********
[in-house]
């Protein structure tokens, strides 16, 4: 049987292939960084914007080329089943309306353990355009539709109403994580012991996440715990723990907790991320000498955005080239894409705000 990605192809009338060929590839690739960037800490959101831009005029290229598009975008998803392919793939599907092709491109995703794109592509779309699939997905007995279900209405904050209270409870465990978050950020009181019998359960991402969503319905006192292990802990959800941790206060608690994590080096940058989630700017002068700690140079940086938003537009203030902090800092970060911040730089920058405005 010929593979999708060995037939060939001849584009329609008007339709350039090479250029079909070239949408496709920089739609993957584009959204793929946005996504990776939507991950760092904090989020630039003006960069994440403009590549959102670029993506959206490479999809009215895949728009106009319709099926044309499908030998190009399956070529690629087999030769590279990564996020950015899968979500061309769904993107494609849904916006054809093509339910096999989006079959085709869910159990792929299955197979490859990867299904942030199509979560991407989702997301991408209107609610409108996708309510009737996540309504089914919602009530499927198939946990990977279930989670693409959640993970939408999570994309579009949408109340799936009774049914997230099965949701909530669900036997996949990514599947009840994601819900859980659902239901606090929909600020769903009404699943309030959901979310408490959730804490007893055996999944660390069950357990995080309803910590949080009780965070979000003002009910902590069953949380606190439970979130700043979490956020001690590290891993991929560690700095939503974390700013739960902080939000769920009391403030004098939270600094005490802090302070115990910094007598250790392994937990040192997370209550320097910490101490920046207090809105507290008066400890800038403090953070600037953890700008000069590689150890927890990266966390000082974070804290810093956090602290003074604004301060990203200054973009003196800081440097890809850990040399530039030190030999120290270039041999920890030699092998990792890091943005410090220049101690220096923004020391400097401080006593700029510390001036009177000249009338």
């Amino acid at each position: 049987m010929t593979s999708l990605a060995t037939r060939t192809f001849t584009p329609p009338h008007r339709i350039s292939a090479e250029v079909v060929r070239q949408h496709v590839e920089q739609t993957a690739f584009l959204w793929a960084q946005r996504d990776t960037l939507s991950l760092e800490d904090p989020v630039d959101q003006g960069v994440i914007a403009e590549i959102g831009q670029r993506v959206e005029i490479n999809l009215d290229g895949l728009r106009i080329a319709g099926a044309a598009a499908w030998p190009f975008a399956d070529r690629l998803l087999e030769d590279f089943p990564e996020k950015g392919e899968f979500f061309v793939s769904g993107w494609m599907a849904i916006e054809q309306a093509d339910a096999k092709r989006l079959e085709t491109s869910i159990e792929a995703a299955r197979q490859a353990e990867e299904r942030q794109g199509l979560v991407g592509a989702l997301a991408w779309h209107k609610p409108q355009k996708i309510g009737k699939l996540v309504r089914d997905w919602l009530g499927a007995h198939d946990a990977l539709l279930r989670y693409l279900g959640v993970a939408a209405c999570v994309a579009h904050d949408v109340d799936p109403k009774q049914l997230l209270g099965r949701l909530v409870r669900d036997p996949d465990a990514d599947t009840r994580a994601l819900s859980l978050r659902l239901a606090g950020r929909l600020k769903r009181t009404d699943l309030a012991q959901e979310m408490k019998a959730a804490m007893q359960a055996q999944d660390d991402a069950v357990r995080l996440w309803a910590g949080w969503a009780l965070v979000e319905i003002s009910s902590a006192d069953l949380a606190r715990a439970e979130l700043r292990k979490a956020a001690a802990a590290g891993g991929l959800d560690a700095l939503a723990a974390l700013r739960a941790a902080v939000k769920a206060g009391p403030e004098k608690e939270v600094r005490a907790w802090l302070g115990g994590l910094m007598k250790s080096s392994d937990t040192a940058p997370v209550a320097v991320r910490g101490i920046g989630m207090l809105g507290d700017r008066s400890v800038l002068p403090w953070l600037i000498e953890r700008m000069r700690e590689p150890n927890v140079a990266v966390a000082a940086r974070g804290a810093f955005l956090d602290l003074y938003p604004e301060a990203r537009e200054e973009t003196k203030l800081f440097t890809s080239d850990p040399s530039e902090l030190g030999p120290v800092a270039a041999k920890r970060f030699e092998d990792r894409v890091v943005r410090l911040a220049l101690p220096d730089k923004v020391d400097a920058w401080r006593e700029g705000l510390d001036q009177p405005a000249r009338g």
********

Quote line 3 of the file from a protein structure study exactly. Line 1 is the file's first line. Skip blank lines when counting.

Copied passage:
């Amino acid at each position: 049987m010929t593979s999708l990605a060995t037939r060939t192809f001849t584009p329609p009338h008007r339709i350039s292939a090479e250029v079909v060929r070239q949408h496709v590839e920089q739609t993957a690739f584009l959204w793929a960084q946005r996504d990776t960037l939507s991950l760092e800490d904090p989020v630039d959101q003006g960069v994440i914007a403009e590549i959102g831009q670029r993506v959206e005029i490479n999809l009215d290229g895949l728009r106009i080329a319709g099926a044309a598009a499908w030998p190009f975008a399956d070529r690629l998803l087999e030769d590279f089943p990564e996020k950015g392919e899968f979500f061309v793939s769904g993107w494609m599907a849904i916006e054809q309306a093509d339910a096999k092709r989006l079959e085709t491109s869910i159990e792929a995703a299955r197979q490859a353990e990867e299904r942030q794109g199509l979560v991407g592509a989702l997301a991408w779309h209107k609610p409108q355009k996708i309510g009737k699939l996540v309504r089914d997905w919602l009530g499927a007995h198939d946990a990977l539709l279930r989670y693409l279900g959640v993970a939408a209405c999570v994309a579009h904050d949408v109340d799936p109403k009774q049914l997230l209270g099965r949701l909530v409870r669900d036997p996949d465990a990514d599947t009840r994580a994601l819900s859980l978050r659902l239901a606090g950020r929909l600020k769903r009181t009404d699943l309030a012991q959901e979310m408490k019998a959730a804490m007893q359960a055996q999944d660390d991402a069950v357990r995080l996440w309803a910590g949080w969503a009780l965070v979000e319905i003002s009910s902590a006192d069953l949380a606190r715990a439970e979130l700043r292990k979490a956020a001690a802990a590290g891993g991929l959800d560690a700095l939503a723990a974390l700013r739960a941790a902080v939000k769920a206060g009391p403030e004098k608690e939270v600094r005490a907790w802090l302070g115990g994590l910094m007598k250790s080096s392994d937990t040192a940058p997370v209550a320097v991320r910490g101490i920046g989630m207090l809105g507290d700017r008066s400890v800038l002068p403090w953070l600037i000498e953890r700008m000069r700690e590689p150890n927890v140079a990266v966390a000082a940086r974070g804290a810093f955005l956090d602290l003074y938003p604004e301060a990203r537009e200054e973009t003196k203030l800081f440097t890809s080239d850990p040399s530039e902090l030190g030999p120290v800092a270039a041999k920890r970060f030699e092998d990792r894409v890091v943005r410090l911040a220049l101690p220096d730089k923004v020391d400097a920058w401080r006593e700029g705000l510390d001036q009177p405005a000249r009338g």